Since the invention of the first devices in the late seventies1,2, microfluidic technology has gained a lot of popularity. Although its impressive potential is not to demonstrate anymore, the fabrication of the device itself is still challenging on many aspects and produces a rich amount of literature. In particular, the development of a manufacturing process that satisfies the need of both academic and industrial actors is still a key issue to be addressed in order to support the development of lab-on-chip technology.

The original method of fabrication is based on glass or silicon wet or dry etching, using lithographic techniques inherited from the field of microelectronics3,4. It is hard to beat the remarkable accuracy of these devices. However, these methods are particularly cumbersome and costly. In particular, they require a high grade clean room and the use of expensive and hazardous chemicals.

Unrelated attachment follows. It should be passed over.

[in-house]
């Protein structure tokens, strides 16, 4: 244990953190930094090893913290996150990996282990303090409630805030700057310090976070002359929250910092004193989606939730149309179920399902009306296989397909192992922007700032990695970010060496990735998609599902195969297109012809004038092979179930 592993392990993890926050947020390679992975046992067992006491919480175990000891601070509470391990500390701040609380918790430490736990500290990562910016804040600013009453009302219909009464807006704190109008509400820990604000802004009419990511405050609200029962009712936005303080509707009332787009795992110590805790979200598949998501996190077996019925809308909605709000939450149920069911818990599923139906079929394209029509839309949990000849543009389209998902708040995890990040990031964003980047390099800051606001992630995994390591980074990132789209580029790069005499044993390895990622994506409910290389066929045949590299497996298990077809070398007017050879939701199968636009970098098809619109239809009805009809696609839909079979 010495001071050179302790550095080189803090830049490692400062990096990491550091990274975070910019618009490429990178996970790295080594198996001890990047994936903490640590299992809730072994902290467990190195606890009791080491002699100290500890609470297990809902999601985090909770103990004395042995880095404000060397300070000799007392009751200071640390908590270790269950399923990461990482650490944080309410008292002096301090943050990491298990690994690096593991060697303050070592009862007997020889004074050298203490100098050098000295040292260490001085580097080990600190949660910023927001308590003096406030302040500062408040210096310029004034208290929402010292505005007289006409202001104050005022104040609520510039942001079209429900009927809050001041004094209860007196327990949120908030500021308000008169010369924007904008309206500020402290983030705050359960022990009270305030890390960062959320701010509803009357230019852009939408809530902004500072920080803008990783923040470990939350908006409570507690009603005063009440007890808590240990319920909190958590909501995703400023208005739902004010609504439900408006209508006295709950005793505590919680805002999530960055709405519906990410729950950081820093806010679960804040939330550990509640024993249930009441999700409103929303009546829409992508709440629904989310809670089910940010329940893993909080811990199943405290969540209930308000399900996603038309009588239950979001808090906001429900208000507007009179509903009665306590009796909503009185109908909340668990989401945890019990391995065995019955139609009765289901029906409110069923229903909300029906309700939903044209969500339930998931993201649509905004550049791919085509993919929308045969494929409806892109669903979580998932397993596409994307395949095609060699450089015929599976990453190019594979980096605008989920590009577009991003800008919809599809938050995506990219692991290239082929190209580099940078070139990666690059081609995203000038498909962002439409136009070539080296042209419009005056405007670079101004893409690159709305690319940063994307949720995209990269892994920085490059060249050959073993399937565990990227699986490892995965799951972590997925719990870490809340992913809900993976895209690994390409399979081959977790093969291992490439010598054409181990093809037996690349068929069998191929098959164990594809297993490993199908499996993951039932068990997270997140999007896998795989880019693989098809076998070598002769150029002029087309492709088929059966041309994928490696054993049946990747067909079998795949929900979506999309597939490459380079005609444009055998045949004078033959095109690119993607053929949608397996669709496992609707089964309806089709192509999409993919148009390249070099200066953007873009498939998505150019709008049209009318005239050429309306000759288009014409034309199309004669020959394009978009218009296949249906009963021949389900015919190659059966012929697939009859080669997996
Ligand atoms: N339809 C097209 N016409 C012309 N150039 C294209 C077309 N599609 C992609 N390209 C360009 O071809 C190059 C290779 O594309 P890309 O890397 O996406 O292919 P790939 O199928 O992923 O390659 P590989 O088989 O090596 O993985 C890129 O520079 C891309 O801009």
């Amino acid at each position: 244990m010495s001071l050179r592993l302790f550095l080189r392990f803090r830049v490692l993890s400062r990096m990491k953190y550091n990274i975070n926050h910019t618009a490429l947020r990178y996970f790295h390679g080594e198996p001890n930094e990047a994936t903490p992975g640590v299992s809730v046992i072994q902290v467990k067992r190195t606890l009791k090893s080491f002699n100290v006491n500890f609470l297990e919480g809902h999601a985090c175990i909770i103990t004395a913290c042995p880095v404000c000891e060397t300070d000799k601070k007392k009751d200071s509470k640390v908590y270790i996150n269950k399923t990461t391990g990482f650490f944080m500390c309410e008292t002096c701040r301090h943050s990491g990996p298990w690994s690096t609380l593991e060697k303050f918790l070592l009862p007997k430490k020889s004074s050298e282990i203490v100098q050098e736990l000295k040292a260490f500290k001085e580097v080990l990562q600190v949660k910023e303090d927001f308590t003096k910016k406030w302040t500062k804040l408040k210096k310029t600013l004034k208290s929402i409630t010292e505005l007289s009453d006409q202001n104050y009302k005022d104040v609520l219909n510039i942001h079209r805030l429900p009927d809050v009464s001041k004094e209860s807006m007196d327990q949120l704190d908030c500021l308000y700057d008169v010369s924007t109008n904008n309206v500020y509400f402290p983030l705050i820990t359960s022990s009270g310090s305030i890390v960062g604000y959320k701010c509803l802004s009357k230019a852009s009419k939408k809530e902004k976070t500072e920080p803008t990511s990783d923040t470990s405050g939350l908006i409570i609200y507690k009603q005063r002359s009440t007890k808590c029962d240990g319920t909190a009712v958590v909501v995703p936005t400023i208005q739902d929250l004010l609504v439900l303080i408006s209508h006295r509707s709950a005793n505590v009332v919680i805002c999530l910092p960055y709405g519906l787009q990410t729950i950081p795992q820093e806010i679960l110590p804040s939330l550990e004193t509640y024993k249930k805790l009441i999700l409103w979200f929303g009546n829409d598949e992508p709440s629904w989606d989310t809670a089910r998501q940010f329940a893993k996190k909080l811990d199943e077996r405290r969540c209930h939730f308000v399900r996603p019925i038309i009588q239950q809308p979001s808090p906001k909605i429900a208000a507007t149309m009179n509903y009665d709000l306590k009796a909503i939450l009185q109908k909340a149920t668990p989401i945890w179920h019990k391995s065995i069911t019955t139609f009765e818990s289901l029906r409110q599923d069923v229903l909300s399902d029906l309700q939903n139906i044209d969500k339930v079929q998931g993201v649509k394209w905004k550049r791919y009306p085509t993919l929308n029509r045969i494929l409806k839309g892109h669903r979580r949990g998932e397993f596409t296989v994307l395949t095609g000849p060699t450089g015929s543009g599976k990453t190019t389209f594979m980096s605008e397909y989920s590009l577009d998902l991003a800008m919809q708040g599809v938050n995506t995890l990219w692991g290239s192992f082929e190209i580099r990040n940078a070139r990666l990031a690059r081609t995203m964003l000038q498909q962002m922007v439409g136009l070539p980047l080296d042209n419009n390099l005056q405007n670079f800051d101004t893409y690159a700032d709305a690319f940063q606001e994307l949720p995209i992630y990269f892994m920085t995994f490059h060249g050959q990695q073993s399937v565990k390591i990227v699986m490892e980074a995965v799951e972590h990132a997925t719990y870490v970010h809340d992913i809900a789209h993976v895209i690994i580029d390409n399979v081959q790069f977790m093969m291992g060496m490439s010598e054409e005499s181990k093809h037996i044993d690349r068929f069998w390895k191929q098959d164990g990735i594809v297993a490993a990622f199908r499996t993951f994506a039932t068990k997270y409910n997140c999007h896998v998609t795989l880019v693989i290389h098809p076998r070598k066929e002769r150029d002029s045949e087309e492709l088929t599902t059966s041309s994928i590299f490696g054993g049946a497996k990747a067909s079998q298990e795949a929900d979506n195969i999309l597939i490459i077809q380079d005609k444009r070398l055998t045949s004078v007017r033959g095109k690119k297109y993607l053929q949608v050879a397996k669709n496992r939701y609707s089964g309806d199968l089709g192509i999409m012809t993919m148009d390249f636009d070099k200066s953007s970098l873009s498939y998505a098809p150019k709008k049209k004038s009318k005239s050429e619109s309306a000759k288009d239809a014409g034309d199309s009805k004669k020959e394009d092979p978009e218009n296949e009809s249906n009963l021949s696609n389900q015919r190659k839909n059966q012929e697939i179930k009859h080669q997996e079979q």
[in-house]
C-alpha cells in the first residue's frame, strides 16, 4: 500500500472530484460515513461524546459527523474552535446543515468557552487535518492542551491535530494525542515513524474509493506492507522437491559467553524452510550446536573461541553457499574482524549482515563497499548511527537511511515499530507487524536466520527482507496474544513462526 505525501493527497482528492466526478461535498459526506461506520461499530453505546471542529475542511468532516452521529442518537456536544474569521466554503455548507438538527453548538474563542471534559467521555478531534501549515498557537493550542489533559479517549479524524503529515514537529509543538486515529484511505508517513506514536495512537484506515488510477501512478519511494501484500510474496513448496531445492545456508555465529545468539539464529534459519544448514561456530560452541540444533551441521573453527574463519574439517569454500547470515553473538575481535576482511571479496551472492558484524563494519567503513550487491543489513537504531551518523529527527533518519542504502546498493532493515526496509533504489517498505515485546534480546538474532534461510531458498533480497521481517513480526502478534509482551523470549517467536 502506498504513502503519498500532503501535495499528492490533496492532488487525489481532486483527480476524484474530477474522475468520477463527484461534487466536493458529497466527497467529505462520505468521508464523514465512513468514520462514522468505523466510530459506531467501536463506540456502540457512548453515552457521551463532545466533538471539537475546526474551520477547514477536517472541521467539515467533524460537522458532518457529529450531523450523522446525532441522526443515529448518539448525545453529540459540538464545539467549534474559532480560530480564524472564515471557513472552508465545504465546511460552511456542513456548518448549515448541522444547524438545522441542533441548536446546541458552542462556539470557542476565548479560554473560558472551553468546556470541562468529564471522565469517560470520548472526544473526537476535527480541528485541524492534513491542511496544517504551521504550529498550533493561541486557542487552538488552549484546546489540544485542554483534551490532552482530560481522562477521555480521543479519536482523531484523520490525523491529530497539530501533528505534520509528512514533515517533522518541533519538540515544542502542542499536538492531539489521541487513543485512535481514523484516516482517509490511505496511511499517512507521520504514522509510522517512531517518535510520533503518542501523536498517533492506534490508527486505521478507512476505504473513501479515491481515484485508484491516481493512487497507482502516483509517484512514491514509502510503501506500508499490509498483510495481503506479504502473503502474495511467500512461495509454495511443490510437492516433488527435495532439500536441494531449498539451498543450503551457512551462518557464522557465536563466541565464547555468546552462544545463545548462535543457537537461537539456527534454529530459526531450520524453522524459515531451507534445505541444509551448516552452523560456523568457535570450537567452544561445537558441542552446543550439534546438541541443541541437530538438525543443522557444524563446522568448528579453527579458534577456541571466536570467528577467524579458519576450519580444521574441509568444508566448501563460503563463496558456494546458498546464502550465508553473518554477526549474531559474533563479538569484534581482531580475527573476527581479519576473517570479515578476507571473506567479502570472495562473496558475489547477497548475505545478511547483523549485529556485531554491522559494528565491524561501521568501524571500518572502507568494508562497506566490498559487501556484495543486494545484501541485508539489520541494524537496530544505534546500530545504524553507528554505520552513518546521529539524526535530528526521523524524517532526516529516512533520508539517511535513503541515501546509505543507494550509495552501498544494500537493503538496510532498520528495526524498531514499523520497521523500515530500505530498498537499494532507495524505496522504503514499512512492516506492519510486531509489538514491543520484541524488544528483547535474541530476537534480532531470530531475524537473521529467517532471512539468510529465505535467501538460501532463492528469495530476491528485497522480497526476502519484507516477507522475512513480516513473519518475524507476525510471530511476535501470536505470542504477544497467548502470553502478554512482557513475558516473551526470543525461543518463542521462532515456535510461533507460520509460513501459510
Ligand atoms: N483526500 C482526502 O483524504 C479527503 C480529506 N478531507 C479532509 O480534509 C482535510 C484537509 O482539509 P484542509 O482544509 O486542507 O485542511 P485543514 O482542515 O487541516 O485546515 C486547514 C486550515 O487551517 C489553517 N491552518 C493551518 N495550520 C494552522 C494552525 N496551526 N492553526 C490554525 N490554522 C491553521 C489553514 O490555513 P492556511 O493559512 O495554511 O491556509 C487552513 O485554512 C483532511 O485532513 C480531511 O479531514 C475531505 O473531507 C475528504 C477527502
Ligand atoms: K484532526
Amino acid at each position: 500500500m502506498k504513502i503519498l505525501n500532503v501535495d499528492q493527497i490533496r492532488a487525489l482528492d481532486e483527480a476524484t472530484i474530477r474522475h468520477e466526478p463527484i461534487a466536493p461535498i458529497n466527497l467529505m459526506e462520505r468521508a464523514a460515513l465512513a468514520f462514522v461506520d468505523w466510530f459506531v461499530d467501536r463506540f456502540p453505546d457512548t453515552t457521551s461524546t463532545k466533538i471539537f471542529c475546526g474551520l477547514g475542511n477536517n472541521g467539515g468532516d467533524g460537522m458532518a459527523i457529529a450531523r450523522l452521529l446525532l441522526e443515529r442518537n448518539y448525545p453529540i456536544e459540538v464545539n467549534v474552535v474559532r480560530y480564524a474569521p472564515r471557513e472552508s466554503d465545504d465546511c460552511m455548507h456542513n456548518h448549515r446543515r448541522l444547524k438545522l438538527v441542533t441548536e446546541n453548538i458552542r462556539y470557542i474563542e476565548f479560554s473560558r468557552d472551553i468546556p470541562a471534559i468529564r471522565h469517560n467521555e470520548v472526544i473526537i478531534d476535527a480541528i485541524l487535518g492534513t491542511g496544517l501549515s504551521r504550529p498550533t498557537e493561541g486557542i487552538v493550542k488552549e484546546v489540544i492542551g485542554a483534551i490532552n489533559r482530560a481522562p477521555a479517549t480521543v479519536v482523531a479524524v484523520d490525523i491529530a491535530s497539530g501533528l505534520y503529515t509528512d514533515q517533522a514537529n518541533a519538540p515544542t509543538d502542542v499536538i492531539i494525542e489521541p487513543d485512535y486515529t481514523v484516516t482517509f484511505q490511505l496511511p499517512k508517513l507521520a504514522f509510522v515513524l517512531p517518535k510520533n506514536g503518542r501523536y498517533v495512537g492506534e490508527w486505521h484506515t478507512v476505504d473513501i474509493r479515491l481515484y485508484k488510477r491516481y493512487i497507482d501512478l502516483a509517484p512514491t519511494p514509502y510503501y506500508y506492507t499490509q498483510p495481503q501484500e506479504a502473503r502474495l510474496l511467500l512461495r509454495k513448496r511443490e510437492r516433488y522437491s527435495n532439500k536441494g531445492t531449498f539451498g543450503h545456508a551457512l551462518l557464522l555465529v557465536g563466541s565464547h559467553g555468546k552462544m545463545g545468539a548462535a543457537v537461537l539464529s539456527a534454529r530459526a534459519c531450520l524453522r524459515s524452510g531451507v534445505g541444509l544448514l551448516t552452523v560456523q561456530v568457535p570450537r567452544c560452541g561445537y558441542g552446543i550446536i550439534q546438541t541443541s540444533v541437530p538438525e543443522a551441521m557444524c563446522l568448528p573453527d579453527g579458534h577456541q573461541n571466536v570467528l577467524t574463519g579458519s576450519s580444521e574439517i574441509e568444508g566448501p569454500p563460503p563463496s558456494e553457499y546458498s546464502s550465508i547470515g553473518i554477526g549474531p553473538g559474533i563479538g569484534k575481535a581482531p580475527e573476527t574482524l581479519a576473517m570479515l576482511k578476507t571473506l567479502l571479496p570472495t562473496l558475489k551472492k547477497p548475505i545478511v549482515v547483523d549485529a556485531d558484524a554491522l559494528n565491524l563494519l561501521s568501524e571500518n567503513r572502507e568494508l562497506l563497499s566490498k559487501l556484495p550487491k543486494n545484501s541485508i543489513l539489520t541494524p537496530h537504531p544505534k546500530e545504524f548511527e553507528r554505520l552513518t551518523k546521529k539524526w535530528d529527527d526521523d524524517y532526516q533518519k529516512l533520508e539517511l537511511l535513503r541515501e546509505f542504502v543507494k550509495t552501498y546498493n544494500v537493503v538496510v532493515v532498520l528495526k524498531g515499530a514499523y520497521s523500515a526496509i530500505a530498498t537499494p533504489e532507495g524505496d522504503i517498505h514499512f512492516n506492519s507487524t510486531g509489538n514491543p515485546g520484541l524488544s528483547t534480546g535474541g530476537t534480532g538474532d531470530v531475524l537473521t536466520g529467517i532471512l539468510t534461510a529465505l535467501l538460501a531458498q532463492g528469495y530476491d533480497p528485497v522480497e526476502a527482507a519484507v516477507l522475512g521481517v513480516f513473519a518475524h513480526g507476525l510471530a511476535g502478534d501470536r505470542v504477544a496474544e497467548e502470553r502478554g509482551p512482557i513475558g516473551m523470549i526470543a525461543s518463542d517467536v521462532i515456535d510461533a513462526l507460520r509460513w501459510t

In the beginning of the century, the invention of soft lithography5, supported by the commercial availability of polydimethylsiloxane (PDMS) on the market contributed greatly to the growth of microfluidics in the academic field. The technique, based on molding of structures fabricated by photolithography, is relatively simple and affordable for most laboratories. Moreover, it can be efficiently used for fast prototyping. Nowadays, it is probably the most used methods in academia. However, the fabrication of the mold is far from trivial and a controlled environment is still required. Moreover, a bonding step is still necessary to enclose the molded structure. Whereas some groups developed auto-aligning instrument for the bonding step6 in the majority of academic laboratories this step is still done by hand. Hence, soft lithography remains a method for specialists. Despite its great contribution, it does not seem suited for the growth of microfluidic technology in industry or in other fields. A lot of hope is put upon 3D printing technology7,8,9. Indeed, most methods based on additive manufacturing are mostly automatic, relatively inexpensive, and dedicated to 3D structures. The hope is that a non-specialist could have his chip design automatically generated by a software and directly printed. However, the resolution is still mostly unsatisfying. Typically, the channel width of printed structure with medium price setup is close to several hundred micrometers8. Most commercially available resins have proprietary formulations and are expensive9. Moreover, it is difficult to integrate additional materials, such as metal for electrodes in the final chip. This remains a major limitation of the technique. Finally, this method is very slow, as material is deposited in high resolution to print a whole block of material, immobilizing the machine for many hours. Hence, 3D printing is deemed ideal for fast prototyping but is still not suited for production. Many alternative methods have been proposed. Among those, sacrificial methods deserve some attention. The idea to use a material as a removable mold is as old as civilization, with the well-known lost wax method10 used in metallurgy. In the field of microfluidics, sacrificial material methods are not a new idea either. Since 2004, many papers proposed methods where sacrificial molds are fabricated by either lithographic techniques11,12 or 3D printing methods13,14,15. After embedding these structures in the future chip material, the mold has to be removed, which is usually the most problematic part of the process. The mold can be dissolved11,13,15, but this usually takes a very long time as it relies on the very slow process of liquid diffusion. Indeed the required time \(t\) scales quadratically with the channel length \(L\) following the Fick law \(t\propto {L}^{2}/D\) so that the method becomes completely unrealistic for large systems: for a centimetric channel long \(L=1\,cm\) and a coefficient of diffusion \(D=1.1{0}^{-5}\,c{m}^{2}/s\) (diffusion of ethanol in water), the time requested to diffuse through the all channel is a day (\( \sim 27h\)). Other strategies have been envisioned to circumvent the problem. Sacrificial molds of polymer-based inks that can be melted were used. They can then be removed by applying pressure or vacuum at the chip opening14,16. However, the material is usually quite viscous and the pressure required to evacuate it from narrow channels can be very high. This strongly limits the size of the channel that can be fabricated by that method. Finally, some teams have provoked the depolymerization of the mold which can then be evacuated as gas. Polycarbonate12 can be used and evacuated at 450 \({}^{\circ }\)C. It was successfully used to mold photosensitive polyimide. In order to lower the evacuation temperature, polylactic acid fibers doped with metallic ions can be evacuated at 200 \({}^{\circ }\)C17. Although these process are faster, the high temperatures they require can be a limitation in a lot of application. Su et al.18 have produced the mold and the chip simultaneously by inkjet printing. More precisely, many layers of material have been printed. Printable SU8 was used where a wall was desired and soluble material was printed where a channel was wanted. This is a very tempting approach as metallic inks can also be used to add sensors in the chip. However, the fabrication is also limited by the removal of the sacrificial material and the wall material is expensive. Recently, an inkjet printing method based on the engulfing of a liquid template has been proposed by Song et al.19. Although this approach allows axisymmetric channel and fabricates systems in one step (no bonding), it is not possible to design arbitrary shapes and particularly junctions are not easy to make. Making the synthesis of previous approaches, we propose an alternative method which is simple, versatile and modular. It is based on the inkjet printing of a sacrificial material and its immersion in an appropriate cross-linkable material. We chose to use a volatile material so that it can be evacuated by evaporation quickly and at low temperature. A homemade setup has been built to implement the method and we demonstrated its numerous advantages. It is cheap, fast, trivial to use, and mostly automatic. A clean room environment is not necessary and there is no need of a bonding step. A great freedom of geometry is possible with a resolution of few tens of micrometers and using less machine time. Finally, the method has a long working distance so that it is possible to manufacture microfluidic channels elements on difficult locations, such as curved, rough or sensitive substrates. We demonstrate how this last feature can be used to include electronic or fluidic parts in the final device. Moreover, it can be used in order to assemble any kind of element without the need of standardization.